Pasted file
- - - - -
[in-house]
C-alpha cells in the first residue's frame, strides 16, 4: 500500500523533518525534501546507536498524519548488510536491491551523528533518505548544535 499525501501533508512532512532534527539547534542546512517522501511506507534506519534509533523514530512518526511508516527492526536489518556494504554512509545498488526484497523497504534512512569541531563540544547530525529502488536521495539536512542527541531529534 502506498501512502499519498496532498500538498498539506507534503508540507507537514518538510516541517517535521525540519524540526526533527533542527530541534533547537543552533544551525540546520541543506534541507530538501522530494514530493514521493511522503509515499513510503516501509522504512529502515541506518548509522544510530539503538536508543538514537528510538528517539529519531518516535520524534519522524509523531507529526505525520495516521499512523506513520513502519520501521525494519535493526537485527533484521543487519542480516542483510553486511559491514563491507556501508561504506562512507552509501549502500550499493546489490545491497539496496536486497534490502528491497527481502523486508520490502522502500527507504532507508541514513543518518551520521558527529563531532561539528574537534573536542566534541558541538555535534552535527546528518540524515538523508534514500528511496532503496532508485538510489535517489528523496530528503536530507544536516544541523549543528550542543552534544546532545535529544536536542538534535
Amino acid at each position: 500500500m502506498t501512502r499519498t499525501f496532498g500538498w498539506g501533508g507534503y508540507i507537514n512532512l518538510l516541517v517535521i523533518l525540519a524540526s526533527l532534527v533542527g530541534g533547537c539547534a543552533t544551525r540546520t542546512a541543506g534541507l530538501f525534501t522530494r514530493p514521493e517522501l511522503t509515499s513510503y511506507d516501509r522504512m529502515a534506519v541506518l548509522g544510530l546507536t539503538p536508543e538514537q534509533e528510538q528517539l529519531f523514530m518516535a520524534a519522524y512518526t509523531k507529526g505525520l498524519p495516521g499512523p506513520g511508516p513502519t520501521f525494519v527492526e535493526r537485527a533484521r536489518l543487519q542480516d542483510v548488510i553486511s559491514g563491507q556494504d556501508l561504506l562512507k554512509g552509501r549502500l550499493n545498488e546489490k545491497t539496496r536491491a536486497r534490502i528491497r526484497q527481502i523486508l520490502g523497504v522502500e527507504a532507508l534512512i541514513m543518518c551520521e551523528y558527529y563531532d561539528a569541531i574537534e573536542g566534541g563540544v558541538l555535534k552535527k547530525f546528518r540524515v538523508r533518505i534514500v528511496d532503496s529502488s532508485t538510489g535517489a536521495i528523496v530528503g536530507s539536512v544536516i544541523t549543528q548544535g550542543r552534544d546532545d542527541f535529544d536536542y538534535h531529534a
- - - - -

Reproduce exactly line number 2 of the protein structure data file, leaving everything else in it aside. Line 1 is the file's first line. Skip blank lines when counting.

C-alpha cells in the first residue's frame, strides 16, 4: 500500500523533518525534501546507536498524519548488510536491491551523528533518505548544535 499525501501533508512532512532534527539547534542546512517522501511506507534506519534509533523514530512518526511508516527492526536489518556494504554512509545498488526484497523497504534512512569541531563540544547530525529502488536521495539536512542527541531529534 502506498501512502499519498496532498500538498498539506507534503508540507507537514518538510516541517517535521525540519524540526526533527533542527530541534533547537543552533544551525540546520541543506534541507530538501522530494514530493514521493511522503509515499513510503516501509522504512529502515541506518548509522544510530539503538536508543538514537528510538528517539529519531518516535520524534519522524509523531507529526505525520495516521499512523506513520513502519520501521525494519535493526537485527533484521543487519542480516542483510553486511559491514563491507556501508561504506562512507552509501549502500550499493546489490545491497539496496536486497534490502528491497527481502523486508520490502522502500527507504532507508541514513543518518551520521558527529563531532561539528574537534573536542566534541558541538555535534552535527546528518540524515538523508534514500528511496532503496532508485538510489535517489528523496530528503536530507544536516544541523549543528550542543552534544546532545535529544536536542538534535